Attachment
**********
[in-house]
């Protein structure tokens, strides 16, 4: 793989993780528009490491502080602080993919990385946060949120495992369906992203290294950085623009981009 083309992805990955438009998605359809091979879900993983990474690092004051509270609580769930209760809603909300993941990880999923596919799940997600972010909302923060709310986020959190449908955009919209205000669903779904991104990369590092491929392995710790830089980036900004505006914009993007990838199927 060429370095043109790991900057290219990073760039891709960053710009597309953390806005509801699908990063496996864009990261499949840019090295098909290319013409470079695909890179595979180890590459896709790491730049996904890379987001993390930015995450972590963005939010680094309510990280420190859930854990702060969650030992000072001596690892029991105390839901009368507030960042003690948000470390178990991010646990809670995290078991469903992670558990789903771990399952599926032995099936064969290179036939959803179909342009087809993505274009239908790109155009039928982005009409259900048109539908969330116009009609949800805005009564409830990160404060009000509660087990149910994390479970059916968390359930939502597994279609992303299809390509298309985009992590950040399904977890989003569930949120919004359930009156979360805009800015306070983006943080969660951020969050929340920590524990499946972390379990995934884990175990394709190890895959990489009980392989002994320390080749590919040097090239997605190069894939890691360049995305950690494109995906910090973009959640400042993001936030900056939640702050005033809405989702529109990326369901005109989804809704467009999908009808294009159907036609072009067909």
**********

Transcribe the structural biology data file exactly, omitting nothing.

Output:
[in-house]
């Protein structure tokens, strides 16, 4: 793989993780528009490491502080602080993919990385946060949120495992369906992203290294950085623009981009 083309992805990955438009998605359809091979879900993983990474690092004051509270609580769930209760809603909300993941990880999923596919799940997600972010909302923060709310986020959190449908955009919209205000669903779904991104990369590092491929392995710790830089980036900004505006914009993007990838199927 060429370095043109790991900057290219990073760039891709960053710009597309953390806005509801699908990063496996864009990261499949840019090295098909290319013409470079695909890179595979180890590459896709790491730049996904890379987001993390930015995450972590963005939010680094309510990280420190859930854990702060969650030992000072001596690892029991105390839901009368507030960042003690948000470390178990991010646990809670995290078991469903992670558990789903771990399952599926032995099936064969290179036939959803179909342009087809993505274009239908790109155009039928982005009409259900048109539908969330116009009609949800805005009564409830990160404060009000509660087990149910994390479970059916968390359930939502597994279609992303299809390509298309985009992590950040399904977890989003569930949120919004359930009156979360805009800015306070983006943080969660951020969050929340920590524990499946972390379990995934884990175990394709190890895959990489009980392989002994320390080749590919040097090239997605190069894939890691360049995305950690494109995906910090973009959640400042993001936030900056939640702050005033809405989702529109990326369901005109989804809704467009999908009808294009159907036609072009067909």